Who was the Fourth Man?
In our daily devotions recently my wife and I were reading Judges, chapter thirteen -- the story of Samson’s conception. Samson’s parents were confronted by the Angel of the LORD who told them that Samson would be a special child – a Nazarite in English or Naziyr in Hebrew – ie, a consecrated person.
What particularly struck me about this part of the story were verses 17 and 18 -- Samson’s father asks the Angel “What is your name?” The Angel’s reply was enigmatic, to say the least. In most English translations the Angel answers, “Why do you ask my name, seeing it is wonderful?”
I went back to the original Hebrew to see if I could make any more sense out of that answer, and discovered something rather amazing. In Hebrew, the word “wonderful” is pil’iy. It means “beyond understanding” or “incomprehensible”. It is the same word used in Isaiah 9:6 describing the Messiah. “For unto us a Child is born; unto us a Son is given; And the government will be upon His shoulder. And His name will be called Wonderful, Counselor, Mighty God, Everlasting Father, Prince of Peace.” Is it possible that this Angel of the LORD was actually a theophany – a visual manifestation of Yeshua before the Incarnation?
I think we will all agree that Yeshua has always been alive and co-existent with the Father. Numerous scriptures in the Tanak and the B’rit Chadeshah clearly make that point. These include Micah 5:2; Hebrews 1:1-2; John 10:30; John 1:1-4; John 8:58; and Luke 10:17 to name a few. Since He has always been in existence, are there times when He manifested Himself as a man in the Tanak? I believe there is compelling evidence that He may have done so on at least three other occasions. Let’s look at them.
Melchizedek. “And Melchizedek, King of Salem, brought out bread and wine; now he was a priest of God most high. And he [Melchizedek] blessed him [Abram] and said, ‘Blessed be Abram of God Most High, possessor of Heaven and Earth; and blessed be God Most High, who has delivered your enemies into your hand’. And he [Abram] gave him [Melchizedek] a tenth of all he had.” (Genesis 14:18-20)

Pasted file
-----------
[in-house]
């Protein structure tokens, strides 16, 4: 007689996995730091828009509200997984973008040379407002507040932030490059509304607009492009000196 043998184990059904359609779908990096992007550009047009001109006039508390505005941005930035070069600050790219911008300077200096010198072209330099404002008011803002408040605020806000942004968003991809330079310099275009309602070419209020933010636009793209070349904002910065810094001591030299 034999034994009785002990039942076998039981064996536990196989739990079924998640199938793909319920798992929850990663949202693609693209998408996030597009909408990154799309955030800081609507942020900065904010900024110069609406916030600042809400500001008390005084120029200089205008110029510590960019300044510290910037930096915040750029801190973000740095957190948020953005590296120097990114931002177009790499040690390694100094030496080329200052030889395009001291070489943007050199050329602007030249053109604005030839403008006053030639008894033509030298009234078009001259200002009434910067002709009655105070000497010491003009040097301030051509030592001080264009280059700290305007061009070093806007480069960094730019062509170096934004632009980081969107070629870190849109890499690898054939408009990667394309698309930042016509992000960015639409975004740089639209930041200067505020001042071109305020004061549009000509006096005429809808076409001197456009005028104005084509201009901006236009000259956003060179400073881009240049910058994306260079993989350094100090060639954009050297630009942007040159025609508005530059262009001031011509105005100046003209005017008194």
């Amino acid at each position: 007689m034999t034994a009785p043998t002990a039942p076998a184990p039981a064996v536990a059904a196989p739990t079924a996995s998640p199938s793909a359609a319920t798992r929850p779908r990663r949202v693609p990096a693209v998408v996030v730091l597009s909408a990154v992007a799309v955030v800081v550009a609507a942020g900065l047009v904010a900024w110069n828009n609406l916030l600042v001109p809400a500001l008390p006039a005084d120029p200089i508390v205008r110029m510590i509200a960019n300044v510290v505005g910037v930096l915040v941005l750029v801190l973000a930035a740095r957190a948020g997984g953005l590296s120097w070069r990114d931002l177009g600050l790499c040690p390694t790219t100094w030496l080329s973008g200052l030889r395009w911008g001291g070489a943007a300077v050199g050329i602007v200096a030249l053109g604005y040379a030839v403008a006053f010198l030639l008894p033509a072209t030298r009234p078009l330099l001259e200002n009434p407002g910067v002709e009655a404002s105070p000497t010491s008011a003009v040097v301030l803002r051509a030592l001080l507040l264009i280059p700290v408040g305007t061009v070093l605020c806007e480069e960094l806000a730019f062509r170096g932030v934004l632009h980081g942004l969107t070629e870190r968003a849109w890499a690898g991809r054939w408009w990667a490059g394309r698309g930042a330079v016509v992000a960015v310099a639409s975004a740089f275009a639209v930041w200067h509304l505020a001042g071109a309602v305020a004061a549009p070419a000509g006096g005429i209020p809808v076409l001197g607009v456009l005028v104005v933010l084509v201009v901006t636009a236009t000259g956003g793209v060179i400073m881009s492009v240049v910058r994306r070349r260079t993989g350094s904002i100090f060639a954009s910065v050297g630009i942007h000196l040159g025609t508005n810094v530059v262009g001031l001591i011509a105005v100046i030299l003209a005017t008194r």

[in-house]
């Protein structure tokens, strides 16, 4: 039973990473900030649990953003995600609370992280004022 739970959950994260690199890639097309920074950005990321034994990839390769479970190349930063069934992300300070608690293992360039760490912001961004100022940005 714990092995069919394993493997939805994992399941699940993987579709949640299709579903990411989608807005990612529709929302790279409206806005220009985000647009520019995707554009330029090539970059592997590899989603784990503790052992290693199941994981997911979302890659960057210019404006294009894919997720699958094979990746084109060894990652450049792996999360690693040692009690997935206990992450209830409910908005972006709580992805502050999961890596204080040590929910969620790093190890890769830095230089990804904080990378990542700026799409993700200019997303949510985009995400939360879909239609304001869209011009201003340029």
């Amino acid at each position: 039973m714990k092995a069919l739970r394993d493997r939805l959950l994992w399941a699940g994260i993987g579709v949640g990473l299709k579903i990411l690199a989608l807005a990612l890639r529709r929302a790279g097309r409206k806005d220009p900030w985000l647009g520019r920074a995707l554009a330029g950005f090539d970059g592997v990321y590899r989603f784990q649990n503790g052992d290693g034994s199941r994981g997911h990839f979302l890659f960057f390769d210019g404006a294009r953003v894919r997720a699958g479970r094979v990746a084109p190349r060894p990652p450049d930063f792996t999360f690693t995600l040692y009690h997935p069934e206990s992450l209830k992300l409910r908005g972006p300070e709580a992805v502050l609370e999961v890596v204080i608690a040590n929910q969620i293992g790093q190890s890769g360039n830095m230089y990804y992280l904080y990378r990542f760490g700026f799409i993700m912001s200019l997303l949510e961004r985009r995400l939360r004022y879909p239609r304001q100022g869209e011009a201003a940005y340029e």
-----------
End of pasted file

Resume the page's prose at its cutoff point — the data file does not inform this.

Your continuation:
I want to point out three things about this story. First – the name Melchizedek comes from two root Hebrew words – Melek (King) and Tzedek (Righteousness). Melchizedek literally means “King of Righteousness”. He is also called “King of Salem” – Hebrew: Melek Shalam – which means King of Peace; a title highly reminiscent of the Messiah -- Sar Shalom (Prince of Peace).
Secondly, the writer of the letter to the Hebrews suggests very strongly that this person named Melchizedek has been present before the beginning of Creation. “…without father, without mother, without genealogy, having neither beginning of days nor end of life, but made like the Son of God, remains a priest continually (Hebrews 7:3). Moreover, Hebrews also ties this interesting point into the Messianic prophecy of Psalm 110:4, where it says of the Messiah “Thou art a priest forever according to the order of Melchizedek.”
Thirdly, we are told that Abram gave Melchizedek a tithe, and in return received his blessing. (Genesis 14:19-20) To Whom to we give the tithe? To God, of course! From Whom do we receive a blessing? Again, only from God! Is it possible that this Melchizedek – King of Righteousness and King of Peace – was actually a theophany of Yeshua?
Commander of the LORD’s Host. “And it came to pass, when Joshua was by Jericho, that he lifted his eyes and looked, and behold, a Man stood opposite him with His sword drawn in His hand. And Joshua went to Him and said to Him, "Are You for us or for our adversaries?" So He said, "No, but as Commander of the host of the LORD I have now come." And Joshua fell on his face to the earth and worshiped, and said to Him, "What does my Lord say to His servant?" Then the Commander of the LORD's army said to Joshua, "Take your sandals off your feet, for the place where you stand is holy." And Joshua did so.” (Joshua 5:13-15) There are several points in this narrative that are worthy of notice.